Why I wouldn’t buy from me

Part of knowing your product is knowing all the reasons someone might not want to buy it. Anticipate the reasons. State them clearly in your mind, spell them out on paper if necessary—and have an answer ready for each of them.

 

A good portion of almost any sales effort is spent overcoming objections. Don’t try to convince a buyer that his objections aren’t valid. Concentrate instead on altering his frame of reference.

 

In anticipating and overcoming objections a salesman has to practice a kind of theory of relativity. He has to ask himself, “Compared to what?” Think about a major purchase you have made—buying a house, for instance—and the mental gyrations you went through to get there. At some point you were making comparisons. Compared to another house that interested you, but in a slightly less desirable neighborhood, it seemed expensive. Compared to what you could have bought it for ten years ago, it seemed outrageous. But compared to its resale value, compared to what someone else might have been ready to offer, compared to what you deserve, you were able to justify the price.

 

In licensing the name of an athlete, I know the two objections we are most likely to encounter are the price—the size of the guarantees—and the athlete’s lack of availability to the licensors.

 

By helping the buyer see a different frame of reference, by altering his perceptions, we are able to finalize a licensee deal that has resulted in the company’s most successful line of apparel and in several million dollars of income to our client.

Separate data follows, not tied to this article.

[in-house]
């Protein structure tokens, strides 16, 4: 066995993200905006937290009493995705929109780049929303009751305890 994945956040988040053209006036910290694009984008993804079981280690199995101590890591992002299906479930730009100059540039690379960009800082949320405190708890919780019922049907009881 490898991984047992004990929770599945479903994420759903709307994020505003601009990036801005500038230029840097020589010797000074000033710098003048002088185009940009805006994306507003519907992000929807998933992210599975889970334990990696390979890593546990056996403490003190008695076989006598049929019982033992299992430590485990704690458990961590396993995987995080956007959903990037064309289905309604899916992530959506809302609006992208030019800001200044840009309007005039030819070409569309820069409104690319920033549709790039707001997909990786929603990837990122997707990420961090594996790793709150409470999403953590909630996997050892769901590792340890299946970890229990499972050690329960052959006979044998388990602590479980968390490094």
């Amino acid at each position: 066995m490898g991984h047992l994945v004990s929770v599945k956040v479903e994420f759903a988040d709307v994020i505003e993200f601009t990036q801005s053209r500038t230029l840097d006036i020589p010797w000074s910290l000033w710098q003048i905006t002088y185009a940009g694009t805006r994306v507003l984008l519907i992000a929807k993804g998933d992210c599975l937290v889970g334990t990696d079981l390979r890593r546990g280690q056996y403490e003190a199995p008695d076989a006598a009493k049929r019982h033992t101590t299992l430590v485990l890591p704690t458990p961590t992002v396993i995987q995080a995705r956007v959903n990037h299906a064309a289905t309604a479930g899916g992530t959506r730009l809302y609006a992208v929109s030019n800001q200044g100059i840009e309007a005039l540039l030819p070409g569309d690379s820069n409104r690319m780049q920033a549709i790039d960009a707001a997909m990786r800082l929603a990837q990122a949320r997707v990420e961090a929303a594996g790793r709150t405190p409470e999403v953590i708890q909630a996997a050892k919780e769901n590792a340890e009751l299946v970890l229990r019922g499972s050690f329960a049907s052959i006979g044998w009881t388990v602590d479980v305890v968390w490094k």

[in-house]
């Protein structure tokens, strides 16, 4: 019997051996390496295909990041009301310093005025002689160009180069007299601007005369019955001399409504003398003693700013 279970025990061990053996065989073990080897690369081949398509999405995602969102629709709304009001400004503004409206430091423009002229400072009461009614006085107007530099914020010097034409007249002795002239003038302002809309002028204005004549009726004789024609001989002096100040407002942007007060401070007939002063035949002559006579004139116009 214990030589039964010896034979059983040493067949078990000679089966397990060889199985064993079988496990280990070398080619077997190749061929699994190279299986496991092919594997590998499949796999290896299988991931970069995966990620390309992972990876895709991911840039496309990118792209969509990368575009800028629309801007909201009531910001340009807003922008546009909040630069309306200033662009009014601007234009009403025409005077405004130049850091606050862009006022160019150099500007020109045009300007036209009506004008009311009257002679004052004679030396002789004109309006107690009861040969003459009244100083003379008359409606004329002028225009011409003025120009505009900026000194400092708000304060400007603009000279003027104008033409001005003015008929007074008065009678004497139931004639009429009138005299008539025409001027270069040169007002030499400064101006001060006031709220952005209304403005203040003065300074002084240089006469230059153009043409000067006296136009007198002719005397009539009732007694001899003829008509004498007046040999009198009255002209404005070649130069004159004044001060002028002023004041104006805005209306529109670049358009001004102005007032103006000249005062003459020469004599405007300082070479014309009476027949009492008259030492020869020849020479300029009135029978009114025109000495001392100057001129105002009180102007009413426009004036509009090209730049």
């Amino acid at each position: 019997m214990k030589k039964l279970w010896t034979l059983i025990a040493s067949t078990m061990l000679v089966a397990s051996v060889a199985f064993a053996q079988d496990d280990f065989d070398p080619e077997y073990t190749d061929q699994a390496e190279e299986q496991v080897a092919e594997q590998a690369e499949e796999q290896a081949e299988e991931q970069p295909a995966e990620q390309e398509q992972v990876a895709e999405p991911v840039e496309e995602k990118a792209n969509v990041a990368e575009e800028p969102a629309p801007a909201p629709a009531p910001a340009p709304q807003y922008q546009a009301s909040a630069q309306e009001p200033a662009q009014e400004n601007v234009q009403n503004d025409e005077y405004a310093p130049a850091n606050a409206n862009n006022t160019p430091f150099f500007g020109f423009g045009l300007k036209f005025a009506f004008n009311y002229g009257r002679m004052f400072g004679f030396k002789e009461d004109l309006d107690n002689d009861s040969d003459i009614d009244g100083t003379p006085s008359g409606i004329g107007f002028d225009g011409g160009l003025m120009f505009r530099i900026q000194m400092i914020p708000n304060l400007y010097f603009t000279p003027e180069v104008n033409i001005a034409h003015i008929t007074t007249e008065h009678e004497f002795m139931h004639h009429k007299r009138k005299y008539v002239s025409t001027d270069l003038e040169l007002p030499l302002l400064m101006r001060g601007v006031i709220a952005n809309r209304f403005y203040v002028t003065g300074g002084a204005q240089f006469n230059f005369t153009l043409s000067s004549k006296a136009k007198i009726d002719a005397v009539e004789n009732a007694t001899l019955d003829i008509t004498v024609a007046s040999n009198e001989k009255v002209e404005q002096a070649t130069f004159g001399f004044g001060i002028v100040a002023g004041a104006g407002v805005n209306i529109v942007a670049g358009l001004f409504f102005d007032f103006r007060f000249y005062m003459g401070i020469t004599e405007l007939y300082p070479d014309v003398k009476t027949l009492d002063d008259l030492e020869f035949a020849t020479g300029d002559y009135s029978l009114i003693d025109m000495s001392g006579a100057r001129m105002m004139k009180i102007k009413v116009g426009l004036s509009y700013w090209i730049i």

My Consultancy–Asif J. Mir – Management Consultant–transforms organizations where people have the freedom to be creative, a place that brings out the best in everybody–an open, fair place where people have a sense that what they do matters. For details please visit www.asifjmir.com, Line of Sight

1 Comment (+add yours?)

  1. Wes Schaeffer
    Apr 27, 2009 @ 06:42:39

    “Anticipate the reasons” a prospect may not buy is a great point, Asif. Professional sales people have great empathy. They can “walk a mile in the shoes of the prospect,” which means they can relate to the prospect, their concerns, their fears, their hopes, their desires. Then and only then, can rapport be built, trust established, an open and honest conversation conducted and a buying opportunity created. When this happens”Closing the sale” is not needed. Instead, you will “open a relationship.” And that’s much less stressful and much more profitable.

    Reply

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